Onshore gas developments are often characterized by drilling, fracturing, and production of wells before low-pressure gas-gathering systems are in place. As well production declines, liquid-loading issues begin to appear. Gas-well deliquefication (GWD) can be accomplished with compression or in-well artificial-lift methods or both. Wellhead wet-gas compression is desirable in that it does not require well intervention to provide GWD, and it is especially useful in maintaining well production in the interim period before fieldwide compression is available. Even when fieldwide compression is available, local wellhead compression is desirable at various locations in a field as high-rate wells are added or for wells located at peripheral locations. The use of a twin-screw pump to provide boost for high-gas-volume-fraction (GVF) multiphase flow was investigated experimentally. Tests were conducted with pressure rises ranging up to 250 psi for GVFs greater than 90%. Water and air were used as the working fluids. The pumping system is a commercially available 230-gal/min twin-screw pump (60 hp) with a design speed of 3,600 rev/min used in conjunction with a knock-out tank that recirculates liquid from the pump exit to provide seal flush. The amount of electrical power required to operate the pump, the inlet liquid- and gas-flow rates, the pressure rise, and the inlet and exit temperatures were recorded. From these data, the volumetric efficiency (flow rate), pump effectiveness, and mechanical efficiency were calculated. Because there is a fixed clearance between the rotating screws and the pump housing, there is a leakage from the high- to low-pressure regions of the pump that will reduce the volumetric efficiency of the pump. It was found that the volumetric efficiency decreased significantly with decreasing pump speed and increasing GVF. At full speed, the volumetric efficiency was between 70 and 88% at ΔP=50 psi. Increasing ΔP to 250 psi decreased these values to 55 and 81%, respectively. The mechanical efficiency was relatively constant over the pressure-rise range, varying from a high of 48% at the lowest inlet pressure (10 psig) at 0% GVF to a low of 14% for both inlet pressures (10 and 50 psig) at 100% GVF. Overall, the testing demonstrated the ability of a surface twin-screw pump to provide wet-gas compression.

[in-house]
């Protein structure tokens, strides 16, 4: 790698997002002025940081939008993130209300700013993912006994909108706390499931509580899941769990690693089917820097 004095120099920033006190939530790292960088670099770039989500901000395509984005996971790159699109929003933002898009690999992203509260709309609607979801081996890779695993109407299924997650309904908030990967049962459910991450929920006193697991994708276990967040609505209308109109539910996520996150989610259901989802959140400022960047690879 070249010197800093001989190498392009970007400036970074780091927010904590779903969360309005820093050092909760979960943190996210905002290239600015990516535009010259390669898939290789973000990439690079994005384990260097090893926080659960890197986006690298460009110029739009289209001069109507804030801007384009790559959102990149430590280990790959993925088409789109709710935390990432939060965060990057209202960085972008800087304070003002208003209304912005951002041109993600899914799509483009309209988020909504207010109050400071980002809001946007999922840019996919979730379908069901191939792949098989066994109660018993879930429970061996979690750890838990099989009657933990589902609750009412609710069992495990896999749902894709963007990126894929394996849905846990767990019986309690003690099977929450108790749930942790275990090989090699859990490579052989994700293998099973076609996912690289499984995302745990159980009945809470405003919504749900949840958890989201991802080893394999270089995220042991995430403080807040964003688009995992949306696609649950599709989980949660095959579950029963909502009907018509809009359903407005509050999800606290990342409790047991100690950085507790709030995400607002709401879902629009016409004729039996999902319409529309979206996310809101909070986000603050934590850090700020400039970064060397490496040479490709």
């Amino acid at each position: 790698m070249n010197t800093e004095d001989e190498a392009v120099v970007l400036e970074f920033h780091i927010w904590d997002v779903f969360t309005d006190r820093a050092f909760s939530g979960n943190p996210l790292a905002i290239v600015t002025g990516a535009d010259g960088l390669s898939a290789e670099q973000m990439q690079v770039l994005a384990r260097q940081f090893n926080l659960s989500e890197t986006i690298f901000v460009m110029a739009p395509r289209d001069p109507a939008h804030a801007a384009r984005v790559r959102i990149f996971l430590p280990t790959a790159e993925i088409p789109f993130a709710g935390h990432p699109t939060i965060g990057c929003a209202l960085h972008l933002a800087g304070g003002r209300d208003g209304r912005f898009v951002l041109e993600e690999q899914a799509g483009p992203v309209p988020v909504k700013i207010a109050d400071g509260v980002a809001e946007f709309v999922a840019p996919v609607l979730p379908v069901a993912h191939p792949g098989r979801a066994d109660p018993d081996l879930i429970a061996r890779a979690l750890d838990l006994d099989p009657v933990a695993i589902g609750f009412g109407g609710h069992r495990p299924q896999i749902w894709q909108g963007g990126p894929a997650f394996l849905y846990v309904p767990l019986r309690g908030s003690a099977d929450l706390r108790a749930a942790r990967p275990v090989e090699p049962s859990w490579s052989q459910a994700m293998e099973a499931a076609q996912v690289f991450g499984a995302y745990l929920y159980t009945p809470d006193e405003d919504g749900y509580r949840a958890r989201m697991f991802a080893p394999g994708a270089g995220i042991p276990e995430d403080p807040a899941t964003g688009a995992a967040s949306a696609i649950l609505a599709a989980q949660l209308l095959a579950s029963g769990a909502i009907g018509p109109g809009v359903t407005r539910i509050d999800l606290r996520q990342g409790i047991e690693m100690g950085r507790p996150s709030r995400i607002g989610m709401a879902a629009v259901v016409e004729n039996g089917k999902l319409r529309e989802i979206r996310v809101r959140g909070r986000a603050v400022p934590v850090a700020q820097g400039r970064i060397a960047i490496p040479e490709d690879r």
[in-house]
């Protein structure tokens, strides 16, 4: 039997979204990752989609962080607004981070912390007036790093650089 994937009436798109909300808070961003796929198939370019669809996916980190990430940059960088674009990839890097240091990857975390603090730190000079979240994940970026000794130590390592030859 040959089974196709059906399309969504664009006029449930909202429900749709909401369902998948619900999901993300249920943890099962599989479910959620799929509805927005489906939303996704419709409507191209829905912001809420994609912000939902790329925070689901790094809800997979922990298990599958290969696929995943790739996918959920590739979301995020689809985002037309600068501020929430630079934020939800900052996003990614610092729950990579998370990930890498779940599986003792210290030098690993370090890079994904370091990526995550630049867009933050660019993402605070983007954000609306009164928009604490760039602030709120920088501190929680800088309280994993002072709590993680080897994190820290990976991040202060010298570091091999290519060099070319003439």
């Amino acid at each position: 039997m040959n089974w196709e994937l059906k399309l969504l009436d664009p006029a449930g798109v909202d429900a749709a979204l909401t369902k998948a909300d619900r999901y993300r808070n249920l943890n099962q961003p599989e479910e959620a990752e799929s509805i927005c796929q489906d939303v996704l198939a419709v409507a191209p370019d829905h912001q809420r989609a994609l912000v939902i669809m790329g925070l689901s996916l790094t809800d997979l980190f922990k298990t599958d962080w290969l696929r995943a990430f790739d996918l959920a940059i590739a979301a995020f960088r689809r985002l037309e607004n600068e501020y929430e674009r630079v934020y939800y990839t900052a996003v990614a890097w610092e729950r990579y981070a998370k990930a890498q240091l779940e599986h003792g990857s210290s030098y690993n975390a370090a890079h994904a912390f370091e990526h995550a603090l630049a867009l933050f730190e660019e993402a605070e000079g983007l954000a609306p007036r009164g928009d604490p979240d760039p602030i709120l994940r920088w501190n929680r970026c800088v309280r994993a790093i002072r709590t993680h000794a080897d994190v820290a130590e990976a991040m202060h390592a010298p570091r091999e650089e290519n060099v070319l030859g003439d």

The use of twin-screw pumps to accomplish GWD and enhance production of wet-gas wells has been under investigation for many years. Compression not only solves liquid-loading problems, but also boosts production rates and increases the ultimate recovery. The ability to boost a wet-gas stream provides a number of advantages when compared with conventional single-phase gas compression.